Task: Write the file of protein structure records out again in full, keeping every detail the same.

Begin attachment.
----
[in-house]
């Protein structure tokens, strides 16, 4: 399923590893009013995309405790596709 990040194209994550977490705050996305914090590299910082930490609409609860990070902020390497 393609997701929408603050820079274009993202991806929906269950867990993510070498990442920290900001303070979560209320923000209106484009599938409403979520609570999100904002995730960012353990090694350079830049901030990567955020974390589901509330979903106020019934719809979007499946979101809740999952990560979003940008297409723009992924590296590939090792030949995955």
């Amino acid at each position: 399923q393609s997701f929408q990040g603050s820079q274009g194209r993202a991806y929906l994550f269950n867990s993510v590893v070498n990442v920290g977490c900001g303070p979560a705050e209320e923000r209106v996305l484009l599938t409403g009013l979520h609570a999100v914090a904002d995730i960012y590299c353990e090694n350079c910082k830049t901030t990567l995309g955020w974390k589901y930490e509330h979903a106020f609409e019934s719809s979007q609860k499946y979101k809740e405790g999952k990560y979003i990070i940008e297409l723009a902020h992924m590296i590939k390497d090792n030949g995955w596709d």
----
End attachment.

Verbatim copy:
[in-house]
């Protein structure tokens, strides 16, 4: 399923590893009013995309405790596709 990040194209994550977490705050996305914090590299910082930490609409609860990070902020390497 393609997701929408603050820079274009993202991806929906269950867990993510070498990442920290900001303070979560209320923000209106484009599938409403979520609570999100904002995730960012353990090694350079830049901030990567955020974390589901509330979903106020019934719809979007499946979101809740999952990560979003940008297409723009992924590296590939090792030949995955």
């Amino acid at each position: 399923q393609s997701f929408q990040g603050s820079q274009g194209r993202a991806y929906l994550f269950n867990s993510v590893v070498n990442v920290g977490c900001g303070p979560a705050e209320e923000r209106v996305l484009l599938t409403g009013l979520h609570a999100v914090a904002d995730i960012y590299c353990e090694n350079c910082k830049t901030t990567l995309g955020w974390k589901y930490e509330h979903a106020f609409e019934s719809s979007q609860k499946y979101k809740e405790g999952k990560y979003i990070i940008e297409l723009a902020h992924m590296i590939k390497d090792n030949g995955w596709d």